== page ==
Oil prices on Tuesday fell for the first session since OPEC agreed to cut output last week after data showed crude production rose in most major export regions and on growing skepticism that the cartel would be able to reduce production, Reuters reported.
After rising over 15 percent over the four sessions since the Nov. 30 OPEC meeting, Brent futures fell $1.06, or 1.9 percent, to $53.88 a barrel by 1:26 p.m. EST. U.S. West Texas Intermediate crude futures fell $1.05, or 2 percent, to $50.74 per barrel.
The Brent front-month contract has outperformed the U.S. contract since the OPEC meeting, with its premium over WTI reaching $2.29 a barrel earlier on Tuesday, its widest since August.
"Reaction to the OPEC news was overdone. All they did was agree to cut output that they had added recently," said Phil Davis, managing partner at venture capital firm PSW Investments in Woodland Park, New Jersey.
OPEC's output set another record high in November, rising to 34.19 million barrels per day (bpd) from 33.82 million bpd in October, according to a Reuters survey.
As part of last week's decision, OPEC said major oil producers outside the group would cut 600,000 bpd of production on top of OPEC's 1.2 million bpd reduction. Those countries and OPEC meet this weekend to finalize the terms.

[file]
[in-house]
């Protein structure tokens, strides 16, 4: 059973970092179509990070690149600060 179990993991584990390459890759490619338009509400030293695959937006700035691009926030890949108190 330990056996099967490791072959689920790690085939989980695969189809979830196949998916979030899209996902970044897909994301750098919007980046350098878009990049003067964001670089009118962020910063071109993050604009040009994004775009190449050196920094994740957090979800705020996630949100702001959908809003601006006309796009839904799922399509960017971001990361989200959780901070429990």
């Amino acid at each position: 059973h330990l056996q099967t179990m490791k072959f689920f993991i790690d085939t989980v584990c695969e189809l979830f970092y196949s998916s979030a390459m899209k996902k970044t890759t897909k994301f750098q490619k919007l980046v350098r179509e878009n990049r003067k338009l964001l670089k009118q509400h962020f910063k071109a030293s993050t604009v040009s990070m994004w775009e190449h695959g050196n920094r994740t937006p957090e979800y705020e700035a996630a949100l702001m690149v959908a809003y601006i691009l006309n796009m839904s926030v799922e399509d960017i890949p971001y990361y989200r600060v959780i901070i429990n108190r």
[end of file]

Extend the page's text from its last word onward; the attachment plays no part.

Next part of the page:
Russia reported average oil production in November of 11.21 million bpd, its highest in nearly 30 years. That means OPEC and Russia alone produced enough to cover almost half of global oil demand, which is just above 95 million bpd.
Market watchers had said OPEC's decision to cut output marked an about-face for Saudi Arabia, which has been battling to keep market share for the past two years by selling more, if cheaper, barrels rather than bolstering prices.
But in a sign the fight for market share is not over, Saudi Aramco cut the January price for its Arab Light grade for Asian customers by $1.20 a barrel from December.
Meanwhile, Glencore chief Ivan Glasenberg reflected some fears in the market when he said prices could drop to $35 should U.S. shale producers ramp up their output though he hoped they would be "responsible."
The U.S. Energy Information Administration (EIA) expects U.S. crude production to fall less than previously expected to 8.9 million bpd in 2016 and to 8.8 million bpd in 2017 from 9.4 million bpd in 2015, according to its monthly short term energy outlook.
Analysts, meanwhile, forecast U.S. crude inventories fell by 1 million barrels last week.
The American Petroleum Institute (API) is set to release U.S. inventory data at 4:30 p.m. EST on Tuesday, while the U.S. EIA will release its petroleum report at 10:30 a.m. EST on Wednesday.